ecto outside, external _ |] ectomorph, ectoderm, ectoplasm, ectopic, ectothermal
endo inside, withing _|} endotoxin, endoscope, endogenous
equi equal equidistant, equilateral, equilibrium, equinox, equitable,
equation, equator
e, ex out, away, from | emit, expulsion, exhale, exit, express, exclusive,
enervate, exceed, explosion

exter, extra

outside of

extemal, extrinsic, exterior extraordinary, extrabiblical
extracurricular, extrapolate, extraneous


flu, flux flow effluence, influence, effluvium, fluctuate, confluence,
reflux, influx
flect, flex to bend flexible, reflection, deflect, circumflex
graph, gram |) to write polygraph, grammar, biography, graphite, telegram,
autograph, lithograph, historiography, graphic
hetero other heterodox, heterogeneous, heterosexual, heterodyne
homo same homogenized, homosexual, homonym, homophone
hyper over, above hyperactive, hypertensive, hyperbolic, hypersensitive,
hyperventilate, hyperkinetic
hypo below, less than _ || hypotension, hypodermic, hypoglycemia,
in, im not inviolate, innocuous, intractable, innocent, impregnable,
infra beneath infrared, infrastructure
inter, intro between international, intercept, intermission, interoffice,
internal, intermittent, introvert, introduce

within, into
intranet, intracranial, intravenous

jac, ject

to throw

reject, eject, project, trajectory, interject, dejected,
inject, ejaculate


bad, badly
malformation, maladjusted, dismal, malady, malcontent,
malfeasance, maleficent

mega great, million megaphone, megalomaniac, megabyte, megalopolis
meso middle mesomorph, mesoamerica, mesosphere
meta beyond, change __ || metaphor, metamorphosis, metabolism, metahistorical,
meter measure perimeter, micrometer, ammeter, multimeter, altimeter
micro small microscope, microprocessor, microfiche, micrometer,
mis bad, badly misinform, misinterpret, mispronounce, misnomer,
mistake, misogynist
mit, miss to send transmit, permit, missile, missionary, remit, admit,
missive, mission
morph shape polymorphic, morpheme, amorphous
multi many multitude, multipartite, multiply, multipurpose
neo new neologism, neonate, neoclassic, neophyte


non not nonferrous, nonabrasive, nondescript
omni all omnipotent, omnivorous, omniscient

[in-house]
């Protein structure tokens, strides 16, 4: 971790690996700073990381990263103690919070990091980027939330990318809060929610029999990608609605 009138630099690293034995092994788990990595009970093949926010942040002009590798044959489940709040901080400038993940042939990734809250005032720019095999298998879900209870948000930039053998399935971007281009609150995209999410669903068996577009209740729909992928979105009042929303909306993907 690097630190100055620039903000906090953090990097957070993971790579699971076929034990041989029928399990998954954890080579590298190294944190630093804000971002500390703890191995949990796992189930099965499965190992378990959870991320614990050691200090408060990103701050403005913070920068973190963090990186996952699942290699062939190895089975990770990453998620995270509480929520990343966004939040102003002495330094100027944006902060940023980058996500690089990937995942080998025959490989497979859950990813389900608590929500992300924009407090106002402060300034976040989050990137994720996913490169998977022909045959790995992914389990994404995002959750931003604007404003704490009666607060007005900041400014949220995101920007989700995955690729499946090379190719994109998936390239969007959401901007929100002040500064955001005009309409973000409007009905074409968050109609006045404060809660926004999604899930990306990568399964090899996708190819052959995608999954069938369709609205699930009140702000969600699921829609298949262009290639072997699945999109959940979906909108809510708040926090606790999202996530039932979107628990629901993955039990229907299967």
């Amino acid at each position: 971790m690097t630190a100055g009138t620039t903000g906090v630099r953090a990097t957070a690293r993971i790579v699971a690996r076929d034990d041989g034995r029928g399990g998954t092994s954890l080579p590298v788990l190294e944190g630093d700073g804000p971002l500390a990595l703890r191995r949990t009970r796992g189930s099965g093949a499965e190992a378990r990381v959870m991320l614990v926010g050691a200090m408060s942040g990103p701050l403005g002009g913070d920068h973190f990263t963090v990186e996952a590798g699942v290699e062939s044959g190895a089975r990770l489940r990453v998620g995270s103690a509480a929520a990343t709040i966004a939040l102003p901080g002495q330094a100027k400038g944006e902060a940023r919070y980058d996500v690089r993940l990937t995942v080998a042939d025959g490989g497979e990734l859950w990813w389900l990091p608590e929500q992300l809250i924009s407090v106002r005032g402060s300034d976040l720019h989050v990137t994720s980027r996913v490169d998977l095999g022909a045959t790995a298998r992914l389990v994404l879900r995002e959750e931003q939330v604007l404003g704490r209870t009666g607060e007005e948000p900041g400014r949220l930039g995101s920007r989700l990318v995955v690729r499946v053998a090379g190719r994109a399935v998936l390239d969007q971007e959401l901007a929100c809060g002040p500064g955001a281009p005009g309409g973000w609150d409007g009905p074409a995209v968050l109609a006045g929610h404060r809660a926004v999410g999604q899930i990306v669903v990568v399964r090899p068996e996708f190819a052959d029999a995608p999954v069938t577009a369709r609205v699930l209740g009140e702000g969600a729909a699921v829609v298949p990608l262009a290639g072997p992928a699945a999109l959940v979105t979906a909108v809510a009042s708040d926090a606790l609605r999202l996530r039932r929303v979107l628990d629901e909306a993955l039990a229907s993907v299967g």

para beside paraprofessional, paramedic, paraphrase, parachute
per through, intensive |} permit, perspire, perforate, persuade
peri around periscope, perimeter, perigee, periodontal
phon sound telephone, phonics, phonograph, phonetic, homophone,
phot light photograph, photosynthesis, photon
poly many polytheist, polygon, polygamy, polymorphous
port to carry porter, portable, report, transportation, deport, import,
re back, again report, realign, retract, revise, regain
retro backwards retrorocket, retrospect, retrogression, retroactive
sanct holy sanctify, sanctuary, sanction, sanctimonious, sacrosanct,
scrib, script to write inscription, prescribe, proscribe, manuscript, conscript,
scribble, scribe
sect, sec cut intersect, transect, dissect, secant, section


semi half, semifinal, semiconscious, semiannual, semimonthly,
spect to look inspect, spectator, circumspect, retrospect, prospect,
sub under, below submerge, submarine, substandard, subnormal, subvert

super, supra |] above superior, suprarenal, superscript, supernatural,
syn together synthesis, synchronous, syndicate
tele distance, from afar || television, telephone, telegraph, telemetry
theo, the God theology, theist, polytheist
therm, thermo || heat thermal, thermometer, thermocouple, thermodynamic,

tract to drag, draw attract, tractor, traction, extract, retract, protract, detract,
subtract, contract, intractable
trans across transoceanic, transmit, transport, transducer
un not uncooked, unharmed, unintended
veh, vect to carry vector, vehicle, convection, vehement
vert, vers to turn convert, revert, advertise, versatile, vertigo, invert,


reversion, extravert, introvert

vital, vitality, vitamins, revitalize

What is a suffix?
Explanation of Suffixes and Spelling Rules
A suffix is a word ending. It is a group of letters you can add to the end of a root word*
e.g. walking, helpful *A root word stands on its own as a word, but you can make new words
from it by adding beginnings (prefixes) and endings (suffixes). For example, ‘comfort’ is a root
word. By adding the prefix ‘dis' and the suffix ‘able’ you can make new words such as
‘discomfort’ and ‘comfortable’.


1] For most short (one syllable) words that end in a single consonant (anything but 'a','e' "i, 'o',
‘u') you need to double the last letter when you add a suffix:
e.g. run + ing = running

Adding suffixes to words can change or add to their meaning, but most importantly they show
how a word will be used in a sentence and what part of speech (e.g. noun, verb, adjective) the
word belongs to.
e.g. If you want to use the root word 'talk' in the following sentence:
Iwas (talk) to Samina.
‘You need to add the suffix ‘ing’ so that the word 'talk' makes better sense grammatically:
"T was talking to Samina".
There are various suffixes we use. Probably the most common are 'ed' and ‘ing’.
Here are some other suffixes and examples.
Suffix spelling rules - double letters
Usually when you add a suffix to a root word the spelling of both stays the same:
e.g. care + ful = careful
But there are several important groups of words where the spelling of the root word changes